Join my community!

Get a monthly newsletter, a monthly elixir and evidence-based nutrition information!




Pool Chemicals: How To Protect Yourself
August 14, 2012
Interview with Dr. Liz Lipski
September 4, 2012
Show all

August 21, 2012

Food For Thought
1

The 9 Secrets to Longevity

There are various “zones” in the world where people live exceptionally long. They are called the the Blue Zones.

Dan Buettner, author of the book The Blue Zones: Lessons For Living Longer From the People Who’ve Lived the Longest, set out to discover what enables these people to live longer lives. He came up with nine commonalities among the people living in the blue zones. Here, we have the highest concentration of centenarians that have lived and are living today.

1. Move Naturally

We were never meant to sit at a desk all day long. Constant movement is what’s natural for us. Centenarians engage in regular low-intensity activities that are usually related to work such as farming, hiking, shepherding, and walking.

2. Hara Hachi Bu

One of the only dietary modifications that has shown to increase longevity is calorie restriction. Hara hachi bu is a term that that the Okinawan’s use to describe a state of being 80% full. They intuitively know that eating until you are full causes more wear and tear on all of your body systems, resulting in a shorter lifespan.

3. Plant Slant

We’ve heard it over and over again, “eat your vegetables”. Long-lived people eat many local vegetables, eat little meat, and avoid all processed foods.

This is not to say that all blue zones avoid meat completely. When meat is consumed, it is usually eaten as part of ceremony for short periods of time, or as a small part of the meal.

Most people focus their meals highly on the meal’s protein source. For example, we go to a restaurant and order the fish, chicken, lamb, or beef meal. Why can’t we choose a broccoli, kale, organic corn, or avocado meal?

4. Grapes of Life

Alcohol has been used for thousands of years by people all over the world. It is an important part of many ceremonies, and is used during social gatherings.

Studies show that consuming alcohol in moderation, especially varieties with high levels of polyphenols (i.e. red wine), can reduce the risk of heart disease.

On the other hand, alcohol increases the risk of breast cancer, even in moderation. So caution must be used when drinking alcohol.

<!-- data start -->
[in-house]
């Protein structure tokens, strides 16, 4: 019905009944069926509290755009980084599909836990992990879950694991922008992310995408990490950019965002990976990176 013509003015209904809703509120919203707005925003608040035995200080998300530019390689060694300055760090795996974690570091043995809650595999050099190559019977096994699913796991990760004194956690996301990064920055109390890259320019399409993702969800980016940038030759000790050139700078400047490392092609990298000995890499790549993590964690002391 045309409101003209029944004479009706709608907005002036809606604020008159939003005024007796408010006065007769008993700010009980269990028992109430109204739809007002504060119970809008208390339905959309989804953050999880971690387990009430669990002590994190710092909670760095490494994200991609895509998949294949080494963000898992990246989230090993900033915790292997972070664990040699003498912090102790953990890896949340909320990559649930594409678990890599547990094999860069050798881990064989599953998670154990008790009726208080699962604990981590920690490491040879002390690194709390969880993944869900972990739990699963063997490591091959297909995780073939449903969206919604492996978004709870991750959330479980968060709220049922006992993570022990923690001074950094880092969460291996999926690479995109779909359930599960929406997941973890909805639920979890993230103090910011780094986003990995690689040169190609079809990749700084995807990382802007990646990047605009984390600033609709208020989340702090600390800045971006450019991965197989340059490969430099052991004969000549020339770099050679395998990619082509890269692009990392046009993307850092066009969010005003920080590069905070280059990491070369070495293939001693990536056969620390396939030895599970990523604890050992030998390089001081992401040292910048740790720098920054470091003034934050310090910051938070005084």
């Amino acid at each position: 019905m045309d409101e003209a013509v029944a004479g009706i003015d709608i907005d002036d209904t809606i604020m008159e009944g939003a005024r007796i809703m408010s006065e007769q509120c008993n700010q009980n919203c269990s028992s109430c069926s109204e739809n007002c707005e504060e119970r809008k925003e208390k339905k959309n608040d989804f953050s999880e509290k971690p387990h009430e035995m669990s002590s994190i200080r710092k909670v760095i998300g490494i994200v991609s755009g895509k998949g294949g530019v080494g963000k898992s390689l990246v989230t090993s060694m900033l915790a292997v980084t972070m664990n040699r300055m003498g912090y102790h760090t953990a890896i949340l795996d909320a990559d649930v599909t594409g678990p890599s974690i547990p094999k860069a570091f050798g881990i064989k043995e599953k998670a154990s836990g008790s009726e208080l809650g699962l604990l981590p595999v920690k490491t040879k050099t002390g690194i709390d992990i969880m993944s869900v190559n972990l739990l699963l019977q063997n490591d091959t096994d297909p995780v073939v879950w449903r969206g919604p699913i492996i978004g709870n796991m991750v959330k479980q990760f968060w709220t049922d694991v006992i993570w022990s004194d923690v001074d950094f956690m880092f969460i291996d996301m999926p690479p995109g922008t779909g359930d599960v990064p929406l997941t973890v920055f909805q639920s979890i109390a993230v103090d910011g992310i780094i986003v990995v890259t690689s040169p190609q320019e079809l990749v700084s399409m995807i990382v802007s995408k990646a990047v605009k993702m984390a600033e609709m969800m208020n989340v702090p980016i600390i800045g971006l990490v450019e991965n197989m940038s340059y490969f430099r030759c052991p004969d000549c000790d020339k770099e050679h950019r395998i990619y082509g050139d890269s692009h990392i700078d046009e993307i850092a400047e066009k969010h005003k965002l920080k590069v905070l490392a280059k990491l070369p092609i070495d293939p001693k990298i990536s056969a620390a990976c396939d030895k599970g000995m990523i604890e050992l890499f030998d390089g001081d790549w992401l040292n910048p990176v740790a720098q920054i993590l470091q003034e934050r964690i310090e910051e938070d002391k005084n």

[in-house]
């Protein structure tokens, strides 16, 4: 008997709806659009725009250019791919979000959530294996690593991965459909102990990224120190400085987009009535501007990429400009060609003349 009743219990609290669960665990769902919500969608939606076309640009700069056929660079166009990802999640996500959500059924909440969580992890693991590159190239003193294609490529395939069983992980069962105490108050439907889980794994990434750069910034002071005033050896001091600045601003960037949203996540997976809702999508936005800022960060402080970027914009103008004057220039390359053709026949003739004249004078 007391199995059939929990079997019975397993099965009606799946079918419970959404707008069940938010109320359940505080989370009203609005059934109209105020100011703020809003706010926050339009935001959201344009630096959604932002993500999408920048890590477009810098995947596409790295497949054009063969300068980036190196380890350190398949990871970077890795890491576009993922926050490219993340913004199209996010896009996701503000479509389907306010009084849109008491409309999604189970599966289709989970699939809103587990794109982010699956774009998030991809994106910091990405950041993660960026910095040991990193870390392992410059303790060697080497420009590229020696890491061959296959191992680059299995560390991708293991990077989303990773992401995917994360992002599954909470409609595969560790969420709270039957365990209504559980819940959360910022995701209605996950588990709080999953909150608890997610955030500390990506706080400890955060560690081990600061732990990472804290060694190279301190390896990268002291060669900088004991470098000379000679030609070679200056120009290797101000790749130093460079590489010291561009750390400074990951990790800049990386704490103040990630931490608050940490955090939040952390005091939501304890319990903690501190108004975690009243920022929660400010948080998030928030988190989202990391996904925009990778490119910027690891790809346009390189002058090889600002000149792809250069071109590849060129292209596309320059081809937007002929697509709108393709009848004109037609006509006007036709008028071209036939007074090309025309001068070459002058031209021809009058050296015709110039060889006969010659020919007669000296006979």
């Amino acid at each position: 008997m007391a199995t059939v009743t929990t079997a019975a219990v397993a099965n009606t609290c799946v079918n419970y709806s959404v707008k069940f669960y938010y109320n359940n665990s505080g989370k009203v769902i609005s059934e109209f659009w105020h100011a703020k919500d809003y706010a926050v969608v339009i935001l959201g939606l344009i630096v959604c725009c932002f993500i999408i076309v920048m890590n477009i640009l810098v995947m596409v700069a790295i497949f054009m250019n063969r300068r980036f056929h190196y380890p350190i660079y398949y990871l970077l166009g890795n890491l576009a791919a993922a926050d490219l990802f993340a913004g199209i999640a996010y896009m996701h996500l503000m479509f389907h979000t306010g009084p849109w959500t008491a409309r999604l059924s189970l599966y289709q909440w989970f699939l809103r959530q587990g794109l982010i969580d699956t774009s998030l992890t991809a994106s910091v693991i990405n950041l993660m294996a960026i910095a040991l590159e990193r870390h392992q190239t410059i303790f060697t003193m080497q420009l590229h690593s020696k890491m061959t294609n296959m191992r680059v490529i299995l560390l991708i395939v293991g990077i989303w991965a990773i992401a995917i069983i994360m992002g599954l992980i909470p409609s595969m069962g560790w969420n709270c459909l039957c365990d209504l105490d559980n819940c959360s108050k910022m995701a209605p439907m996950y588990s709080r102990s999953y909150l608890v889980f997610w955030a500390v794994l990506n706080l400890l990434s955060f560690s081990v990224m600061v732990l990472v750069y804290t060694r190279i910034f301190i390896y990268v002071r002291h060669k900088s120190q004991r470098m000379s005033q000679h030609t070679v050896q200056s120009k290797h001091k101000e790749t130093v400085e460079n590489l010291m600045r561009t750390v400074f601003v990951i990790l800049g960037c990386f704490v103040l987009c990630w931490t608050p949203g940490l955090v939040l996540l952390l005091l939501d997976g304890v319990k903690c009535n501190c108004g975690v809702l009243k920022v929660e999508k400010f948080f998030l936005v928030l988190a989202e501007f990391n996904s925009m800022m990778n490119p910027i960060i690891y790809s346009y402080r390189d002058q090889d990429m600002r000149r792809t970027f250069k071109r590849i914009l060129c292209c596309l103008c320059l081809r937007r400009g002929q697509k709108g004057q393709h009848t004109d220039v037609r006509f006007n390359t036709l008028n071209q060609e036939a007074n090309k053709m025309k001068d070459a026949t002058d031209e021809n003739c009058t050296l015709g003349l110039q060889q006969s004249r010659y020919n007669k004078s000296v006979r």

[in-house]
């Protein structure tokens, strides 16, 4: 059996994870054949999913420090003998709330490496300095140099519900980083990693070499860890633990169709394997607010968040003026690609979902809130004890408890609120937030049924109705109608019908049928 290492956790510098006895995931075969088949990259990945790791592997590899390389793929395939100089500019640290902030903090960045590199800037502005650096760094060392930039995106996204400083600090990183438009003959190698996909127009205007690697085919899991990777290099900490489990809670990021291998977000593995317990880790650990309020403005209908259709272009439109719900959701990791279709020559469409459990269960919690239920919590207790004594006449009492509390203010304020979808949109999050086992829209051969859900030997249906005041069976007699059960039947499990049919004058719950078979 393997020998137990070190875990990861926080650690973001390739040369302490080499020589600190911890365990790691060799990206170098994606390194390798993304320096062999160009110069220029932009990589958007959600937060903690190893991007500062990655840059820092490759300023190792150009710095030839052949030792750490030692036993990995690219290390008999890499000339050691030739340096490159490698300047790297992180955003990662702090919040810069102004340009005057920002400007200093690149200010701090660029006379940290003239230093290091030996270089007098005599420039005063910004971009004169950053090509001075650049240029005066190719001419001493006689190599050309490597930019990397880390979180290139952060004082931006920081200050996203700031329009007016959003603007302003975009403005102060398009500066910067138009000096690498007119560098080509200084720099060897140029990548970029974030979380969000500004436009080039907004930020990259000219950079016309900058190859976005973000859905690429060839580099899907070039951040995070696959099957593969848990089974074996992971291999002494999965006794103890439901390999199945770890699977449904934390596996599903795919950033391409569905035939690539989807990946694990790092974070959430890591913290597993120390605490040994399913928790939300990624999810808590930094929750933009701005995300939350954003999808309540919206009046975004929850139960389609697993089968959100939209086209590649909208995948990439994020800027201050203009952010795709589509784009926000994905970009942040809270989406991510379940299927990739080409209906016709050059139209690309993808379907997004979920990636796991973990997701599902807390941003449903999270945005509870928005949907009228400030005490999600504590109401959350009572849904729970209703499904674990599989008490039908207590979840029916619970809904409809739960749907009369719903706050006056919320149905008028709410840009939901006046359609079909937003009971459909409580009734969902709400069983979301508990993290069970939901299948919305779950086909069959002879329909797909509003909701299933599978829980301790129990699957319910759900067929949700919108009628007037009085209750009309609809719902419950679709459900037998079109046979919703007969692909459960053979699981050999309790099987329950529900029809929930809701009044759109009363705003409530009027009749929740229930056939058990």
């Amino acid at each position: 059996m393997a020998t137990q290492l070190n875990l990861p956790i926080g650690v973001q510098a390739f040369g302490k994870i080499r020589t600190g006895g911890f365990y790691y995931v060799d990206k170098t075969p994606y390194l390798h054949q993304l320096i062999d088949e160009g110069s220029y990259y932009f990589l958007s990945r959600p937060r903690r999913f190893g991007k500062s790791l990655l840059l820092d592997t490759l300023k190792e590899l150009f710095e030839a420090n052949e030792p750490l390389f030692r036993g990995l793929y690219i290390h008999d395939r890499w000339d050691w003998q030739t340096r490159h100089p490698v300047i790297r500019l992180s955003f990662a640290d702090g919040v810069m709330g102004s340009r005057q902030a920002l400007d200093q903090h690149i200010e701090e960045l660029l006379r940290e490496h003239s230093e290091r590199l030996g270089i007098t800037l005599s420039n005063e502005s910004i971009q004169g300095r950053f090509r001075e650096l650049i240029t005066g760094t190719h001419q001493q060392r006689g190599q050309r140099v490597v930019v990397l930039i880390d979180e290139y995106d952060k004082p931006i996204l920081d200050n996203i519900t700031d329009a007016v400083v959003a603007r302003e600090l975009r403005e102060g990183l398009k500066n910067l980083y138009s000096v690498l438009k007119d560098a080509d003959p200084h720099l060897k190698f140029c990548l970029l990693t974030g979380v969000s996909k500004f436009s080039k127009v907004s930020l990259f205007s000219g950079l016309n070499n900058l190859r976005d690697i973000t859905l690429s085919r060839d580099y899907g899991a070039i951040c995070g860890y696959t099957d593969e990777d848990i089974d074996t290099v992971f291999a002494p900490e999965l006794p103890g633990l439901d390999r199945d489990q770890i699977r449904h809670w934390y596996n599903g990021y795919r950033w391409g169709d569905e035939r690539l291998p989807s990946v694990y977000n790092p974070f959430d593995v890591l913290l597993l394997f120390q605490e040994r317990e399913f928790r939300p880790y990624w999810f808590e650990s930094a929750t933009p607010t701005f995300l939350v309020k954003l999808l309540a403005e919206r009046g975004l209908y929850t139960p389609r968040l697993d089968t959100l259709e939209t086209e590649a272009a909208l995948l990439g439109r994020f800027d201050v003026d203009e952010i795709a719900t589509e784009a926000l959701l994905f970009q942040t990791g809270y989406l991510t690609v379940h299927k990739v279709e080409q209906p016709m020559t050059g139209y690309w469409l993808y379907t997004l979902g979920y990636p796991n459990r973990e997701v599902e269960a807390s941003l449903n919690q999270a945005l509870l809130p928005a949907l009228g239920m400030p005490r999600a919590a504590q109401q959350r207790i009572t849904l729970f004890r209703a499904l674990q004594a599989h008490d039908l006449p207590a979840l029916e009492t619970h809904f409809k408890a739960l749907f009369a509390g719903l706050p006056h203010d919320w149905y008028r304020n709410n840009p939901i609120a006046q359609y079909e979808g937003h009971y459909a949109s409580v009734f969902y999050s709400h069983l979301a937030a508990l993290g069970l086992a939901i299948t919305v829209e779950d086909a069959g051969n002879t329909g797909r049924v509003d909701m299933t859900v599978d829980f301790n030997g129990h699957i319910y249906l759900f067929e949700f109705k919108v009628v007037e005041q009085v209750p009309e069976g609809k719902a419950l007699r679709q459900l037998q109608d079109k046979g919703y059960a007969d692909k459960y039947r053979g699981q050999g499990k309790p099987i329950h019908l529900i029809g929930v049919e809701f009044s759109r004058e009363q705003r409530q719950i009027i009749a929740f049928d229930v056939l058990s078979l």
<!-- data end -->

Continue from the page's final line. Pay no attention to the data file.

We cannot forget that alcohol is toxic to the liver and brain no matter the amount. Once an individual consumes more than one serving of alcohol, the benefits are no longer realized.

5. Purpose Now

Why do you wake up in the morning?

Long-lived people have something they look forward to everyday, whether it be a job, hobby, or seeing their children or grandchildren.

6. Down Shift

Have you ever stopped to smell the roses?

We need time to unwind and decompress from our days activities. We need to release stress that might be built up.

In our society, people who work hard and take few breaks with little vacation time are praised for being hard workers. Perhaps we need a complete “one-eighty” and start applauding people for being superb relaxers. One of my former employer’s mottos was “work hard, play hard.” I think they had the right idea.

7. Belong

Healthy centenarians have a strong sense of belonging.  This is usually experienced as part of a religious group. Similar benefits can be realized by group meditation and reflection.

8. Loved Ones First

Building a family used to be an important part of survival and still is in certain parts of the world. When an individual has the support of other family members, they have an “insurance policy” for when they get old and possibly sick along the way.

In addition, family adds to the sense of belonging. Centenarians always have a strong family structure and connection.

9. Right Tribe

When my clients embark on a new health program, I recommend that they find like-minded people so that they can be encouraged and supported. This social support can greatly encourage the success of the program.

Live long a prosper!

– Josh

 

1 Comment

  1. […] that, here are my final recommendations, eat fish, practice Hara Hachi Bu, move and relax, and you’ll be sharp as a tack for years to […]

Leave a Reply

Your email address will not be published. Required fields are marked *